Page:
Time to forget 800x600? Dealing with display resolutions...
According to OneStat only 12% of web surfers use a resolution of 800x600, everyone else uses something higher. It’s good news like this which has lead me to giving 1024 designs much more prominence, as long as time and budgets allow for alternate 800 layouts. But how should we deal with multiple resolutions, without hurting either the low resolution minority, or hindering the high resolution majority? 12% doesn’t seem much, but we can’t afford to make life difficult for 12% of our visitors. On the other hand, why choose to restrict ourselves and everyone else to 800 designs if over 80% of your audience can handle more?
Accommodating diverse screen resolutions in website design
There are a number of ways to have the best of both worlds; A design that works well for both the low resolution minority, and the medium to high resolution majority.
Liquid layouts allow the size of the website to alter dynamically, to accommodate the width of the browser. There are multiple ways to accomplish the end result, and a quick Google will find most of the better ones. A good looking example site would be the Australian Amnesty International website. You can see how changing the width of the browser makes the content flow differently, and they’ve made sure it can’t be made too narrow by using the
min-width attribute. Liquid layouts are an easy effect to achieve in principal, and as long as the design is reasonably simple it’s unlikely to run into any problems. But get a little too adventurous and it’s easy to run into a plethora of browser bugs (mostly in Internet Explorer) which makes some liquid layouts tricky from a technical standpoint. The system works best with text heavy pages that don’t have an intricate internal layout. Without specifying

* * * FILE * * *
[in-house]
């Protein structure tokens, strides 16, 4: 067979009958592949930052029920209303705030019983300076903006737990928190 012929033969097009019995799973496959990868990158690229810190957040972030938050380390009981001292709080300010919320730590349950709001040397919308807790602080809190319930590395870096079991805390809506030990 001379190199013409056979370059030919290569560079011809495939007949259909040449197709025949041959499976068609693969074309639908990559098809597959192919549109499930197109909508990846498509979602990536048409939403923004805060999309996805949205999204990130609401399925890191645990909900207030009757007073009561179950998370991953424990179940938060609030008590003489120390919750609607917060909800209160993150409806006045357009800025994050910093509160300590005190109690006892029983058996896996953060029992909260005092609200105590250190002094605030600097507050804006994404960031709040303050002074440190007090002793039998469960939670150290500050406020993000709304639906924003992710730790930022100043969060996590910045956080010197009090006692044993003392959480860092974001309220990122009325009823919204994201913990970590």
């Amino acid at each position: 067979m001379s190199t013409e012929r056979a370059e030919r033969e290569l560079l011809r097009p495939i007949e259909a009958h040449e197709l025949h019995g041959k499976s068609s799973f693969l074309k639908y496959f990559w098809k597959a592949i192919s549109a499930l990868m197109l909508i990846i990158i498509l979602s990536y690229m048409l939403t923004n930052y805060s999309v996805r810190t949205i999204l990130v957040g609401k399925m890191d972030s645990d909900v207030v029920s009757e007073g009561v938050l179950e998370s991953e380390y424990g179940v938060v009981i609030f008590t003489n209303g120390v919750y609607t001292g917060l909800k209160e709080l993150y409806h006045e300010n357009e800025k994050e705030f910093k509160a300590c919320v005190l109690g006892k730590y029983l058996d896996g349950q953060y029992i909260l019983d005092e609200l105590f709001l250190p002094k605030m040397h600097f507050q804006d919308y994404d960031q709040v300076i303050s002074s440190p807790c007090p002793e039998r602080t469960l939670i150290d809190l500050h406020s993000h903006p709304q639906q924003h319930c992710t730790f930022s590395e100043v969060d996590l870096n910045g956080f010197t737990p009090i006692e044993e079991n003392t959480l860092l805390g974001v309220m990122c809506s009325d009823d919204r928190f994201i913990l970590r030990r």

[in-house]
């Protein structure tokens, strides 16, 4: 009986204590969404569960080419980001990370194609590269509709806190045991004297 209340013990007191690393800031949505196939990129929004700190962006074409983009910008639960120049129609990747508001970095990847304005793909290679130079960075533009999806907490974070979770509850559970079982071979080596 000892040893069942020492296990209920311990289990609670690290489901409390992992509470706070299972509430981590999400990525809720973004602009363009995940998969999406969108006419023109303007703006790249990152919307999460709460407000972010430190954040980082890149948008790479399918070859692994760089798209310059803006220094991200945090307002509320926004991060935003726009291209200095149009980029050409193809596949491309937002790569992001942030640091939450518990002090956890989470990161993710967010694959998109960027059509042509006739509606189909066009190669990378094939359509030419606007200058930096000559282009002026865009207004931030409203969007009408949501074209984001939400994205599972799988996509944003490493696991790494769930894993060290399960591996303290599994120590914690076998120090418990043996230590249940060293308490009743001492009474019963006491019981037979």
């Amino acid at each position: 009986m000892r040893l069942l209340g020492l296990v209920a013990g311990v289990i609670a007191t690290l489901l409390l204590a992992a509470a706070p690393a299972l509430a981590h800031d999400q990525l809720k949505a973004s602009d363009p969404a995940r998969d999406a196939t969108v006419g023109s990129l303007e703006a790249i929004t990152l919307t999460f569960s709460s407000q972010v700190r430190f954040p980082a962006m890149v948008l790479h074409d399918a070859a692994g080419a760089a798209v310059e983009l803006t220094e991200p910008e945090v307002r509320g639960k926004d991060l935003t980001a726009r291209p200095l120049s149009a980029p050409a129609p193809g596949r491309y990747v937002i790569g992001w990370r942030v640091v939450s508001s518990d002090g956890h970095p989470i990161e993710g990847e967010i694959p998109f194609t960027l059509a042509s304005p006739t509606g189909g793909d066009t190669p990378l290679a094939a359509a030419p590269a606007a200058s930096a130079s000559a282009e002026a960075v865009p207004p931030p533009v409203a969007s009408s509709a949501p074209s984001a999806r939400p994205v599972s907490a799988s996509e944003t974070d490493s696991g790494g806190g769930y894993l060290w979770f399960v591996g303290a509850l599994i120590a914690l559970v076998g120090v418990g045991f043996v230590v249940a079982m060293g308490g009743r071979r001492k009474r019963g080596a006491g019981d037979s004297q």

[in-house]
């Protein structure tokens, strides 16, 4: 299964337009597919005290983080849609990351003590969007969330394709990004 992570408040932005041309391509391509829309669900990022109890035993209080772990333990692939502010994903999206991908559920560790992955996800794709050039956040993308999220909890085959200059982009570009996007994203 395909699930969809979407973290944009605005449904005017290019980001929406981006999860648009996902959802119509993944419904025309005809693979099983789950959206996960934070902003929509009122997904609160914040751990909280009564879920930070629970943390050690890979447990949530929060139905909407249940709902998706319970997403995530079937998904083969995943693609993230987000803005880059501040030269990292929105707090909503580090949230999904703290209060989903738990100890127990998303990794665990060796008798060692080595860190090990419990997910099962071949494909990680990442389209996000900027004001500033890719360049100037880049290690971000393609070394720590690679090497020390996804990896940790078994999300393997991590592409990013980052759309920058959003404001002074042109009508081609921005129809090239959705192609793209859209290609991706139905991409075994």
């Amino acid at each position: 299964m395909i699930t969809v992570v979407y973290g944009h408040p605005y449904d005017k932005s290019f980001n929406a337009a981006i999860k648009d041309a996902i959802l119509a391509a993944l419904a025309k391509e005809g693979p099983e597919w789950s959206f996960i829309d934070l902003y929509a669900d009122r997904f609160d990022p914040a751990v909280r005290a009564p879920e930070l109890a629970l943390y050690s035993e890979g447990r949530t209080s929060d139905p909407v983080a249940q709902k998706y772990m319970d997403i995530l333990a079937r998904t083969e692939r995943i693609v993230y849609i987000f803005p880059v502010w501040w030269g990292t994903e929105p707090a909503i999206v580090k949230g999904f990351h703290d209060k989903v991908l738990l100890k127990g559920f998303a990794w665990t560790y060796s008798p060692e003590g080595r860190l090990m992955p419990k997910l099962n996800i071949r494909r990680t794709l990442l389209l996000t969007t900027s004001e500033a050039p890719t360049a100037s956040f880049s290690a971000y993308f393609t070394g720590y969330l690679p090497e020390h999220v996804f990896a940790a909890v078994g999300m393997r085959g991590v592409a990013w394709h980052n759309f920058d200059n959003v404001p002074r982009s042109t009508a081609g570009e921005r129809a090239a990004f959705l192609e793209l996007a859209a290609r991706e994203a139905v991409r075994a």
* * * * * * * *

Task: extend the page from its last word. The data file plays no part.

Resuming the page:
max-width the site will always fill the entire screen, no matter what resolution the user is running. This runs into it’s own problems, when line-length can become arduous and confusing at very high resolutions, so it’s best to choose a font size and line-spacing that will stand up to long lines, or to set a maximum width.
Dynamic resolution dependent layouts
Rosenfeld Media is a nice example of a site using this technique. Look at it in a screen that’s only 800px wide, and you will see narrow columns. Expand your browser to something a bit higher, and you will see it switch to two wider columns. Both designs are fixed width, meaning it’s possible to get fancy with the internal layouts, without running into the problems that a liquid layout can throw up.
The best of both worlds
Earlier this year Andy ‘Malarkey’ Clarke and myself were working on a design for Fifth Wheel Co, and decided to try a blend of the above two techniques. The site uses Kevin’s resolution dependent layout script to provide the browser with one design at low resolution, and a slightly tweaked version at higher resolution. Both of those designs are also liquid. You can see the effect by starting with your browser window very small (minimum 800px). As you re-size the window you’ll see the columns re-flowing, until they get to a certain point, and then they ‘pop’ into the high resolution layout. Again, this is also liquid, so dragging the width still further will make the columns reflow, up to a set maximum width. In this way we got a degree of control afforded by using multiple stylesheets specifically designed for certain browser sizes, but we also got the nice ‘filling’ effects of a liquid layout at the same time.